Yes, if history is any lesson. They could do it by launching a “sneak attack.” And there are several versions of the “sneak attack” they could use.
TAKE ACTION: Ask these five powerful Senators not to use a “sneak attack” to pass a Senate version of the DARK Act. Please sign our petition, then call your Senator (phone numbers below).
Monsanto is pushing legislation, (we call it the DARK Act), which would guarantee there will never be GMO labels, safety testing of GMOs, protections for farmers from GMO contamination or regulations of pesticide-promoting GMO crops to protect human health, the environment or endangered pollinators.
The bill, H.R. 1599, was passed by the House on July 23 (2015). So far, no Senate version has been introduced, though we expect to see one soon.
But “soon” may not come soon enough for Monsanto and Big Food, who are desperate to preempt state and federal mandatory labeling of GMOs before Vermont’s GMO labeling law, Act 120, takes effect July 1, 2016.
So desperate, they may launch a sneak attack.
What’s a ‘Sneak Attack?’
Remember the Monsanto Protection Act of 2013? Monsanto slipped the bill, whose actual name was the Farmers Assurance Provision, into a last-minute, temporary funding bill (the Consolidated and Further Continuing Appropriations Act, 2013) aimed at averting a government shutdown.
The bill slipped through and was signed into law, with no Senate hearing, no Senate debate.
Thankfully the provision, which would have allowed farmers to continue growing GMO crops even if a court blocked their use, generated such outrage that it was allowed to expire with the sixth-month funding bill.
But for six months, the Monsanto Protection Act guaranteed Monsanto immunity from federal court rulings blocking GMO crops. How did the Biotech Bully get away with it?
Jon Stewart explained it this way, in a skit he called “You Stuck What Where?”:
It turns out, members of Congress involved in writing a bill while the bill is in subcommittee, are allowed to add any provision they want, anonymously. No fingerprints. The laws of the most powerful nation are written with the same level of accountability as internet comments.
The same thing could happen with the DARK Act. Attaching H.R. 1599 to a Continuing Resolution bill is just one of several “sneak attack” tactics Monsanto could use to bypass a GMO labeling battle in the Senate before year’s end. For more on this, and other potential “sneak attack” maneuvers, read this.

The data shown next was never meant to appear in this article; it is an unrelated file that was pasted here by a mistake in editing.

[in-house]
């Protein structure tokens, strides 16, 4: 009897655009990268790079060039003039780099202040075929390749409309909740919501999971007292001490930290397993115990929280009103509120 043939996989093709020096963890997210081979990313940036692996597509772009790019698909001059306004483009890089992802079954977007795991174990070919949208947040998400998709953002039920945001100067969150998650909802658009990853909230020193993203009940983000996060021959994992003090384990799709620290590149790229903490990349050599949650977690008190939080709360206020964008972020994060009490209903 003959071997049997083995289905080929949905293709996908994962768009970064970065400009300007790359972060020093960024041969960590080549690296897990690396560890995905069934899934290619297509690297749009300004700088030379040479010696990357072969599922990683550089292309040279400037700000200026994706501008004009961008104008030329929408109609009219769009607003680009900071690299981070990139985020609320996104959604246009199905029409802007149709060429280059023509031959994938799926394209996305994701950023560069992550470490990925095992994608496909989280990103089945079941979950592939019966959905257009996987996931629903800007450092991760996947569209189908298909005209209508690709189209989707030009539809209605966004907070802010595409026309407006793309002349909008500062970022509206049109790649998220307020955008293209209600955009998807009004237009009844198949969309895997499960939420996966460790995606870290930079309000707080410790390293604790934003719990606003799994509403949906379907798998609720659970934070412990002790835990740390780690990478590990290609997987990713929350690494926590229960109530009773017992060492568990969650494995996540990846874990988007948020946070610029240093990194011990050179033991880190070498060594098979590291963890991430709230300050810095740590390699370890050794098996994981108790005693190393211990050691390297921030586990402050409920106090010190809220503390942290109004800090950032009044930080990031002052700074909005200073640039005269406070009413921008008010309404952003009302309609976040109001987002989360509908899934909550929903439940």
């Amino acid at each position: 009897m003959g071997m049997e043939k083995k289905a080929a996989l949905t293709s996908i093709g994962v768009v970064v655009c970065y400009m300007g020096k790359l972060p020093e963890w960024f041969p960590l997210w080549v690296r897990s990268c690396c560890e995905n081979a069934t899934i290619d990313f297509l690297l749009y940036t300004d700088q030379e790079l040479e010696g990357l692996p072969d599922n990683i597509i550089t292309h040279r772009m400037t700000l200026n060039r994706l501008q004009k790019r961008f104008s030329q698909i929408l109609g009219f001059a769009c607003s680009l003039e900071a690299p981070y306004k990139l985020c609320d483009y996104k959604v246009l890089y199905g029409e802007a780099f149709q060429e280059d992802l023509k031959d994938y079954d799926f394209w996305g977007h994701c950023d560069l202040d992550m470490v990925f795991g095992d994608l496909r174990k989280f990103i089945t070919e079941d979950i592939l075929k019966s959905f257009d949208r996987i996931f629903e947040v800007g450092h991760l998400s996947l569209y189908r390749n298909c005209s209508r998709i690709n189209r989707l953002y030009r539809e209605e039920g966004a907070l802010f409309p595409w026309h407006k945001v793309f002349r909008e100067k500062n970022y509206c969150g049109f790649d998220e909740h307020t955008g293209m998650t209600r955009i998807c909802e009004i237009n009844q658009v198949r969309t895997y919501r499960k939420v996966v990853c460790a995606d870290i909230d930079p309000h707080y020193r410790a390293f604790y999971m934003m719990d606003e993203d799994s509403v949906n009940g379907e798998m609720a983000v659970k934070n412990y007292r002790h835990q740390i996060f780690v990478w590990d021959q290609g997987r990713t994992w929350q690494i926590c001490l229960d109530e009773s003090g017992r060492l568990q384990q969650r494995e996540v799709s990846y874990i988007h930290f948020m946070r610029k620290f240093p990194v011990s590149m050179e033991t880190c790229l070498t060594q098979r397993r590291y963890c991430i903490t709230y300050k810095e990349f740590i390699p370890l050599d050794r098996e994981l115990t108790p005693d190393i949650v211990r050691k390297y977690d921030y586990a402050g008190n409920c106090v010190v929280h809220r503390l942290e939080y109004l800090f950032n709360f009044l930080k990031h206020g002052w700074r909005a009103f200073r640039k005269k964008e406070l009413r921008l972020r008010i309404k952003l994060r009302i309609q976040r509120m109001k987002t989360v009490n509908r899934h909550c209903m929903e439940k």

Who Could Help Monsanto Launch a Sneak Attack?
We’ve identified five Senators we think are the most likely to help Monsanto launch a sneak attack:
• Sen. Roy Blunt (R-Mo.), author of the 2013 Monsanto Protection Act
• Senate Appropriations Committee Chairman Thad Cochran (R-Miss.), who blocked repeal of the 2013 Monsanto Protection Act and could stick the DARK Act into a must-pass spending bill
• Senate Agriculture Committee Chairman Pat Roberts (R-Kan.) and Agriculture Committee member Chuck Grassley (R-Iowa), DARK Act supporters who could attach it to the Child Nutrition Act
• Senate Majority Leader Mitch McConnell (R-Ky.), who has the power to allow the DARK Act to get a Senate vote as an amendment to another piece of legislation
Sen. Roy Blunt (R-Mo.), Monsanto’s main man in the Senate, played a big role in passing the 2013 Monsanto Protection Act. After the fact, Sen. Blunt took credit for the provision, saying he “worked with the company” to attach it as a rider to a Continuing Resolution necessary to fund the government.
Sen. Blunt likely has already hatched a plan for getting H.R. 1599 through Congress.
He could use the 2013 Monsanto Protection Act playbook and try to attach it as a rider to whatever appropriations legislation gets passed this year, in which case he would need help from Sen. Thad Cochran (R-Miss.), Chairman of the Senate Appropriations Committee.
Or, he could try another vehicle, a bill that must be reauthorized this year, like the Child Nutrition Act. In that case, he’d need the help of Sen. Pat Roberts (R-Kan.), Chairman of the Senate Agriculture Committee. Missouri voters, please call Sen. Blunt at (202) 224-5721.